Despite very large amounts of money in aid pledged in response to the ongoing humanitarian crisis, aid agencies suffer from limited money that could run out in six weeks, the chief of the United Nations' relief effort said on Tuesday.
The U.N. estimates that delivering all the life saving and protection programs will cost more than $4 billion, according to the response plan released on Tuesday. Mark Lowcock told the U.N. Security Council that funding is quickly becoming the biggest challenge facing the aid operation, the biggest humanitarian relief operation in the world. Yemen's currency has been losing value again, as the effects of an injection of foreign exchange from Saudi Arabia in late 2018 wear off. The price of food is rising as a result, exacerbating the humanitarian crisis, Lowcock said. The operational challenges in getting aid to those who need it are "daunting," but manageable, unlike funding-related challenges, he said. "Without adequate resources, the aid operation will grind to a halt at a time when more people need more help than ever," Lowcock added.
The Yemen war has resulted in the worst humanitarian crisis in the world with an estimated 24 million people, close to 80 percent of the population, in need of assistance and protection in Yemen, according to the U.N. The Saudi Crown Prince Mohammed bin Salman, who is the former Saudi defense minister, and Saudi Arabia's allies launched Operation Decisive Storm in March 2015.
Amid a series of international warnings, continuing military support from Western countries, which includes arms sales, for the Saudi-led coalition prompts further fears of escalating humanitarian crisis in the country. The U.S. had backed the Saudi-led coalition with midair refueling and targeting information. American lawmakers, angered by the Oct. 2 assassination and dismemberment of Washington Post columnist Jamal Khashoggi at the Saudi Consulate in Istanbul, have been pushing to withdraw U.S. support. However, the latest report shows that the U.S. is still supporting the Saudi-led military coalition in Yemen, an American army general told Agence France-Presse (AFP) on Sunday, days after lawmakers voted to end involvement in Riyadh's war effort.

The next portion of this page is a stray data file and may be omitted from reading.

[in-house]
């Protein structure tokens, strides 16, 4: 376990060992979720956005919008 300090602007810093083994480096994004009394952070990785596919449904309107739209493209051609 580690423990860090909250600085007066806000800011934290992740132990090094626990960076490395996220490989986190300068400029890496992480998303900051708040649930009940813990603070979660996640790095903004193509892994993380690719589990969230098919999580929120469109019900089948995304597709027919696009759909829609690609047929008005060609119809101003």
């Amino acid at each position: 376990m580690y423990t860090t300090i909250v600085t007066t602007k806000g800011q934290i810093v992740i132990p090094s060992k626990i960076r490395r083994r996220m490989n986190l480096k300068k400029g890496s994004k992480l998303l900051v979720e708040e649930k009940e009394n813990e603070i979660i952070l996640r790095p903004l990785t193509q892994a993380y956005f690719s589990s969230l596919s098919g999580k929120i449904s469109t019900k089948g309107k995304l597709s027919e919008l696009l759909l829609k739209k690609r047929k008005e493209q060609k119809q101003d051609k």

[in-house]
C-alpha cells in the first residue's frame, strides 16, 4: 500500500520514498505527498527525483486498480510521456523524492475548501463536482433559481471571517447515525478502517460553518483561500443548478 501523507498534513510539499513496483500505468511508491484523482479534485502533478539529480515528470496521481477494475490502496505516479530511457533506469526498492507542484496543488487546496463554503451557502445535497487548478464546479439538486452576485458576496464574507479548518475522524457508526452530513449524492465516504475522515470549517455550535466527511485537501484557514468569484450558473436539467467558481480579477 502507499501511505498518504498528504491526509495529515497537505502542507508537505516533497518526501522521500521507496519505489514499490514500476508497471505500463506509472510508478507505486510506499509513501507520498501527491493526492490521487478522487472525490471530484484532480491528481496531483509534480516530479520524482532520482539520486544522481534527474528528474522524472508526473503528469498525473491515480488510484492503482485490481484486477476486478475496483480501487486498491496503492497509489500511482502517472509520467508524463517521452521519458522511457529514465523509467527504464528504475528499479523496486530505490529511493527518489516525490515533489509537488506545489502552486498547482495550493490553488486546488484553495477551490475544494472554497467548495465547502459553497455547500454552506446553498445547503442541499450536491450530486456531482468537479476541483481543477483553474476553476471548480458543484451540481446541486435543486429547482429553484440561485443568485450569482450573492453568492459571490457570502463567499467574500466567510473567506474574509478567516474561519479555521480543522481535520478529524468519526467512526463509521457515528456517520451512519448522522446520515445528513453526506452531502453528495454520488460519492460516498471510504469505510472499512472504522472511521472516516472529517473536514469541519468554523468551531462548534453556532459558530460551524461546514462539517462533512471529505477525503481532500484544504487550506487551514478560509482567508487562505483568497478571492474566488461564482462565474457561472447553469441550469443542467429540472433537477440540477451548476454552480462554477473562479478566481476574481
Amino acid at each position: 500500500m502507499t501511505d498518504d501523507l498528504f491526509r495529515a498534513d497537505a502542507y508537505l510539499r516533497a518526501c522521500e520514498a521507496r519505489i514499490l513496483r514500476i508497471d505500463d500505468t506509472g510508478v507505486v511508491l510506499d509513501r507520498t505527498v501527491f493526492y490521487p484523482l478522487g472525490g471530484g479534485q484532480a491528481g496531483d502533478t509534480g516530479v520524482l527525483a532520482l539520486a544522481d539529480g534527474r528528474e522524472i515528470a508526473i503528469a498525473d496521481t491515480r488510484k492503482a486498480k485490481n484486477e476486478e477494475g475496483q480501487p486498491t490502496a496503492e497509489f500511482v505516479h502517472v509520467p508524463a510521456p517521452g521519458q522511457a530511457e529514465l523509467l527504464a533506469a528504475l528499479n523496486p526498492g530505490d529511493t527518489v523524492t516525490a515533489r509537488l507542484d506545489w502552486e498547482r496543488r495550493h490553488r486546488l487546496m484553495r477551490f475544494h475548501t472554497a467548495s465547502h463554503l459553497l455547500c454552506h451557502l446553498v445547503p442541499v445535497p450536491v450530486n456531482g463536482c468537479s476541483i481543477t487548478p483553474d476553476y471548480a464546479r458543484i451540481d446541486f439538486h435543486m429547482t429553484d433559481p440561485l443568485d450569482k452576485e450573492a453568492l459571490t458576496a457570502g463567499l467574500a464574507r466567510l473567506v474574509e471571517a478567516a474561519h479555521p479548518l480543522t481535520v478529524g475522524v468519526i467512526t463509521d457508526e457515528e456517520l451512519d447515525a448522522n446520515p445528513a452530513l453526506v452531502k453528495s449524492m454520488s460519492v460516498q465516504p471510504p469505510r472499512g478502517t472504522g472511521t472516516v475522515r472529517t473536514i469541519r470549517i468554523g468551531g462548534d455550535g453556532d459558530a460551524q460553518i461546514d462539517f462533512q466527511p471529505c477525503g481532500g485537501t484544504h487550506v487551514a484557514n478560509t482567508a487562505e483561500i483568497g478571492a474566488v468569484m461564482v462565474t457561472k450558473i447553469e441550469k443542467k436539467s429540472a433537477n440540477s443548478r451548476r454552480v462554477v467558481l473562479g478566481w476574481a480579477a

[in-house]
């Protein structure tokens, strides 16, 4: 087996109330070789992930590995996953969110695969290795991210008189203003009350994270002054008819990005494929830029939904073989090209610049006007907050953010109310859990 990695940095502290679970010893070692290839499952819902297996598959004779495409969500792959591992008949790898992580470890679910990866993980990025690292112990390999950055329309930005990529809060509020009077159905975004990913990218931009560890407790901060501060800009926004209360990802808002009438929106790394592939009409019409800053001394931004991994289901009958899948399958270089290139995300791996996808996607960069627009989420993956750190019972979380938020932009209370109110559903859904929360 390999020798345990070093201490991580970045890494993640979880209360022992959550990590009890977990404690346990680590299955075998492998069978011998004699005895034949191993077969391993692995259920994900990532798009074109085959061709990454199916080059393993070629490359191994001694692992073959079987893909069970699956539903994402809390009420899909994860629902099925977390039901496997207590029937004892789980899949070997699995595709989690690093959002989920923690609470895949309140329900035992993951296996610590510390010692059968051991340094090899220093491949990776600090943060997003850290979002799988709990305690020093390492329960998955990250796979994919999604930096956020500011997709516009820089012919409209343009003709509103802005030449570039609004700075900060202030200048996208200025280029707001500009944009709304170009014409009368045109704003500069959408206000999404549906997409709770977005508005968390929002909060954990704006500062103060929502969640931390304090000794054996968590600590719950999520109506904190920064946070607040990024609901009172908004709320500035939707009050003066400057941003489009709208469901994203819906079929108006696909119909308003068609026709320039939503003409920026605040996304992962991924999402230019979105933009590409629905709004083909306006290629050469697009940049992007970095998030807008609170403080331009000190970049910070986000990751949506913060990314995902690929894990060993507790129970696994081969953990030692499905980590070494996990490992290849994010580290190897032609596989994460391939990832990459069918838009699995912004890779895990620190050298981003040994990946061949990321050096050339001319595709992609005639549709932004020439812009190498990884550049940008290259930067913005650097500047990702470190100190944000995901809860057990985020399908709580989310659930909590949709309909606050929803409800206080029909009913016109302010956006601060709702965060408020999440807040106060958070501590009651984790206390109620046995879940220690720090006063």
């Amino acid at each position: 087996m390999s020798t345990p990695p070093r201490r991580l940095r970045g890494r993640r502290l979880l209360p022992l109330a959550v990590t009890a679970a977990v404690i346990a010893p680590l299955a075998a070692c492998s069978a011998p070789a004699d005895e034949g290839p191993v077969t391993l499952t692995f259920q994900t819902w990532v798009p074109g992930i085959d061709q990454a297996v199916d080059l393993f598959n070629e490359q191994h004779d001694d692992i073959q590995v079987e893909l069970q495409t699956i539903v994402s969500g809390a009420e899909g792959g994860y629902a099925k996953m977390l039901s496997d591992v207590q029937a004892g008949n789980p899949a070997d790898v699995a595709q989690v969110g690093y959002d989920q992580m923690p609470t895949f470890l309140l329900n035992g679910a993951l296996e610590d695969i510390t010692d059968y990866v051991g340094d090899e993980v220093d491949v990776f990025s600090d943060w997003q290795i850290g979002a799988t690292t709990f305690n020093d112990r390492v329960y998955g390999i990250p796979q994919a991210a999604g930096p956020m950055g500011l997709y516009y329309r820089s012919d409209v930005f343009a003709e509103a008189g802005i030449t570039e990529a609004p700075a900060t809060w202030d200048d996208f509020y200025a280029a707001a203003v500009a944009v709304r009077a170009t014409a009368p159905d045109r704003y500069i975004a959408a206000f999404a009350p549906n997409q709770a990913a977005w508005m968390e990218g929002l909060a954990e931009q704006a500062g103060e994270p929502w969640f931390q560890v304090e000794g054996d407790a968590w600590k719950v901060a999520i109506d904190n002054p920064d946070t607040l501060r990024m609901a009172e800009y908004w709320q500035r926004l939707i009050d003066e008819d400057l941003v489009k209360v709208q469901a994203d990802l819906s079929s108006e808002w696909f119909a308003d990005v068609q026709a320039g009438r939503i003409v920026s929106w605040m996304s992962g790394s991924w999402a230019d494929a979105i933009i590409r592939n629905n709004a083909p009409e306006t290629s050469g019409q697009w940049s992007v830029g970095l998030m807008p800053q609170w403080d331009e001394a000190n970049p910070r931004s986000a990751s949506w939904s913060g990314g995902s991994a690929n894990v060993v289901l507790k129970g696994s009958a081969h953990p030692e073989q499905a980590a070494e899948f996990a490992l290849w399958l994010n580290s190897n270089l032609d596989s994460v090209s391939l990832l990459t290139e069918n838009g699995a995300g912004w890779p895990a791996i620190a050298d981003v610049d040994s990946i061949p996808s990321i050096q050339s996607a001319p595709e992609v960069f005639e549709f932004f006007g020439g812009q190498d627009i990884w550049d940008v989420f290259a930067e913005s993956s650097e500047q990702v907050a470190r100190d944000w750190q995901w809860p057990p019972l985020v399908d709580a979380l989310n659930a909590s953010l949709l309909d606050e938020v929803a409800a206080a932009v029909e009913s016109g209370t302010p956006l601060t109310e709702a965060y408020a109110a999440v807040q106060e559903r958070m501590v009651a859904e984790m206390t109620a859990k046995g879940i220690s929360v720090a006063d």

In France, Sebastien Nadot, a lawmaker elected as part of hundreds of new parliamentarians that form French President Emmanuel Macron's majority, drew attention to the French government's silence over continuing arms sales to the Saudi-led coalition, while unfurling a banner saying "France kills in Yemen" in the French assembly on Tuesday. Nadot also submitted a parliamentary inquiry last year to question the legality of French weapons sales to a Saudi-led coalition over concerns the arms are being used to kill civilians in Yemen. Lately, Saudi Arabia signed a preliminary agreement with France's Naval Group to build warships in the kingdom.
Military deals with Saudi Arabia have come under renewed scrutiny since the October killing of Khashoggi. Germany halted arms exports to Saudi Arabia over what it said was the uncertainty surrounding the murder.
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